Almost three decades after Facing the Music was published, it is sadly obvious that the words of Harold Schonberg did not reach many a musician's heart. The horrible anonymity of performance, if that's possible, has only got worse, occasionally spiced up with a ''Romantic performer'' who thinks, quite wrongly, that Romantic performance practice is a kind of artistic anarchy. Sad but true.

Performance practice is a compelling topic, but it is by far not the only one that deserves attention in Facing the Music. Virtually every part of the book has a great deal to offer if the reader happens to be a classical music lover eager to widen his spiritual horizon. Even the parts about composers and pianists, which consist mostly of material that appears also in Harold Schonberg's The Great Pianists and The Lives of the Great Composers, have a lot of entertainment as well as something new to offer. The pieces about the relationship between Mozart and his father and the wonderfully concise evaluation of Liszt's unique place in the XIX century music make a great read no matter how many times I have read them already. Speaking of Mozart, there is one really fascinating essay about Mozart's sons, one of whom was even a composer, and a talented one at that, but the name of his father was probably too much for him – his tragedy was that he knew it. The section about pianists also contains several pieces that bear a good deal of re-reading with unflagging interest, most notably a fine appreciation of the art of Arthur Rubinstein and another tribute to one of Mr Schonberg greatest idols on the keyboard: Sergei Rachmaninoff. The section dedicated to singers is one of the highlights of the book, too. The essays about Renata Tebaldi and Leonard Warren are nothing short of outstanding. How in so short a space could Harold Schonberg achieve so fine a balance between biography, career, repertoire, voice characteristics, gossip about fees, psychological insight and evaluation of their in place in the history, is well beyond me.

Furthermore, Harold Schonberg easily passes all negative tests. Even when completely lost in adulation and hero worship – and neither is my cup of tea in general – as he is in the pieces about Lauritz Melchior and Rosa Ponselle for instance, Mr Schongerg remains as delightful as ever. So does he even when some positively nationalistic and chauvinistic tendencies crawl into his writing – as in that beautifully written and immensely affecting farewell to the old Metropolitan house. Even when Mr Schonberg writes about something altogether outside the world of music, he is a pleasure to read all the same, my personal favourites in this category being “Pawns, Rooks and Notes” which discusses the other great passion of the author – chess (and the almost Schubertian modulation of Bobby Fischer, by the way) – and “What Would Bach Have Had for Christmas?” which is entirely dedicated to the Christmas cuisine during the time of the old Johann Sebastian. Silly word games or songs dedicated to cigarettes and smoking, whatever Harold Schonberg writes about he does it well. He is not always at his best of course – only the mediocre is, anyway – but not even one of these 85 pieces could I find unreadable or unbearably tedious, whatever the inanity of the subject may sometimes be. That's saying a great deal.

Finally, of course, the most severe test is when one disagrees with somebody. The most significant point where Mr Schonberg's tastes and mine differ considerably is Herbert von Karajan, since I am a self-confessed and unabashed admirer of the great maestro from Salzburg. Harold Schonberg flatly states that Georg Solti's musicianship is more appealing to him, but he admits that Karajan is one of the most supreme technicians and, rather touchingly, that he wished he'd had more sympathy with his interpretations. He may not like Karajan, but he is certainly no Karajan basher. Now that is something you seldom find, especially in a music critic.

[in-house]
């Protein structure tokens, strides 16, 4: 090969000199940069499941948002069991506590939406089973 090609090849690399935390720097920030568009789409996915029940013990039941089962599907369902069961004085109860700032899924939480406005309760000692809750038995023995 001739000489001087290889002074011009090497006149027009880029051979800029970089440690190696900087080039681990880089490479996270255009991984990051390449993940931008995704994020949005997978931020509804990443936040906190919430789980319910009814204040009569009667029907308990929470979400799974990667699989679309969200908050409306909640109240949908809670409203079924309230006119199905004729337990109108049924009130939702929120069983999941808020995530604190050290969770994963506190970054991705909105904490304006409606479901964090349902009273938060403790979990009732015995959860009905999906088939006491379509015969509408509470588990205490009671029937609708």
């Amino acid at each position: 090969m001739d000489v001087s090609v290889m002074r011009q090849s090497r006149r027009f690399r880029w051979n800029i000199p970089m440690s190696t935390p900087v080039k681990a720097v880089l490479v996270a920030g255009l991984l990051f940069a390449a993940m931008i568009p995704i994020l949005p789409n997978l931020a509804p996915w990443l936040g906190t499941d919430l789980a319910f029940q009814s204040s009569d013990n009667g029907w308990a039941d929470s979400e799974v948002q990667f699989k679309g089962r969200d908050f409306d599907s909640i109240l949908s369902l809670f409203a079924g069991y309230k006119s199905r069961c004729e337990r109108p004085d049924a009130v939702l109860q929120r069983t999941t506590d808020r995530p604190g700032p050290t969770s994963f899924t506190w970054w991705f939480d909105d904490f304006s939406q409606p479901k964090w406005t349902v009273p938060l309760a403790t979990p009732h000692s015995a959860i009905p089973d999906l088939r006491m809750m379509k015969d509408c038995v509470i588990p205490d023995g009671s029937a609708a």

When all is sad and done, the most important thing about Harold Schonberg's writing is that he always has something to say and, no matter how controversial that may be, he says it lucidly and eloquently, wittily but not flippantly, frankly but without false pretences. He always forces his readers to think – from the first sentence of the Introduction all the way until the end. The last piece in the book, incidentally, is one of most profound and penetrating essays I have ever read, together with the candid “Envoi” it forms a very suitable coda to the volume.

I suppose many people might find “Elitism, in the Arts, is Good” snobbish and even be appalled by it, but for my part it is extremely thought-provoking as well as brilliantly written piece. It is indeed funny how it reminds me of one of Somerset Maugham's favourite notions – culture and appreciation of art are very difficult things to achieve, but all the more beneficial if one could succeed completely in achieving them. The real function of art is to make people better, to improve their character. If it does that it may safely be called ''great'', no matter that the philistines would prefer descriptions like ''elitism'' and ''snobishness'' doubtless in a most derogatory sense. If it doesn't, though, it is no more than opium for the weak, for those who lack the determination to make something out of their lives. But if it does, Harold Schonberg argues quite convincingly, it is elitist in itself, just as every great composer (for example) who changed the history of music was an elitist by definition. To communicate at least to some extent with the mind of a genius, one must toil hard for years to acquire what is usually and over-simplistically called ''culture'', especially if one didn't have the advantage of the appropriate family background. But if one finally manages to acquire the knowledge, the understanding and the sensitivity to repeat, at least in part, the spiritual quest of a Beethoven or a Michelangelo, one's personality is sure to reach another level of life and living, and a much higher at that. Harold Schonberg was one such man.

At the end of this rambling, here is the bottom line. You are fan of Harold Schonberg and you haven't yet read Facing the Music? Read it! You have no idea who on earth Harold Schonberg was, but you are seriously interested in classical music? You really ought to read Facing the Music. Your most serious foray into classical music ends with ''100 Classical Hits''? You had better not read that book. ( )
1 vote Waldstein | Mar 31, 2010 |